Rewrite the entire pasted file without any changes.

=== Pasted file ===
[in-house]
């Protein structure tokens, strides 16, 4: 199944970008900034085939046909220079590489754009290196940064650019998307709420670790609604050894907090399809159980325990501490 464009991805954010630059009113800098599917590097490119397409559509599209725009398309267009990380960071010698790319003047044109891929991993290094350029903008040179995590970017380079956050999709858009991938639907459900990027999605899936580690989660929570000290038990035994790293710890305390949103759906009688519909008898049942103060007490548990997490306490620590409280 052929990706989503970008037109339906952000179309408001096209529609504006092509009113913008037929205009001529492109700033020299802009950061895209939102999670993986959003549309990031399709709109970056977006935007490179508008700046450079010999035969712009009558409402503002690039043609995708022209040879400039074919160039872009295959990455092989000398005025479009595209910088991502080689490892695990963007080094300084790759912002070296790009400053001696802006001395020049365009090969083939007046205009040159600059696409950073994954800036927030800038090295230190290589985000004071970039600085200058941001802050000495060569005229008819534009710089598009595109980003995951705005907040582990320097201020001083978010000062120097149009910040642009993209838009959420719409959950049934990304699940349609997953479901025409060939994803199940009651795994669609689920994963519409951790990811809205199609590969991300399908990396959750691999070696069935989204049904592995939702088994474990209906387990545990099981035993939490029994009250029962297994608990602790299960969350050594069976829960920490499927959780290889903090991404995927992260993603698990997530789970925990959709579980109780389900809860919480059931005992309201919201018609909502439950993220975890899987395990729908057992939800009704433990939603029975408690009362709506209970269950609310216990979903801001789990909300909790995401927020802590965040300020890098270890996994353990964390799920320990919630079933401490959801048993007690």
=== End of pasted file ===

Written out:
[in-house]
């Protein structure tokens, strides 16, 4: 199944970008900034085939046909220079590489754009290196940064650019998307709420670790609604050894907090399809159980325990501490 464009991805954010630059009113800098599917590097490119397409559509599209725009398309267009990380960071010698790319003047044109891929991993290094350029903008040179995590970017380079956050999709858009991938639907459900990027999605899936580690989660929570000290038990035994790293710890305390949103759906009688519909008898049942103060007490548990997490306490620590409280 052929990706989503970008037109339906952000179309408001096209529609504006092509009113913008037929205009001529492109700033020299802009950061895209939102999670993986959003549309990031399709709109970056977006935007490179508008700046450079010999035969712009009558409402503002690039043609995708022209040879400039074919160039872009295959990455092989000398005025479009595209910088991502080689490892695990963007080094300084790759912002070296790009400053001696802006001395020049365009090969083939007046205009040159600059696409950073994954800036927030800038090295230190290589985000004071970039600085200058941001802050000495060569005229008819534009710089598009595109980003995951705005907040582990320097201020001083978010000062120097149009910040642009993209838009959420719409959950049934990304699940349609997953479901025409060939994803199940009651795994669609689920994963519409951790990811809205199609590969991300399908990396959750691999070696069935989204049904592995939702088994474990209906387990545990099981035993939490029994009250029962297994608990602790299960969350050594069976829960920490499927959780290889903090991404995927992260993603698990997530789970925990959709579980109780389900809860919480059931005992309201919201018609909502439950993220975890899987395990729908057992939800009704433990939603029975408690009362709506209970269950609310216990979903801001789990909300909790995401927020802590965040300020890098270890996994353990964390799920320990919630079933401490959801048993007690």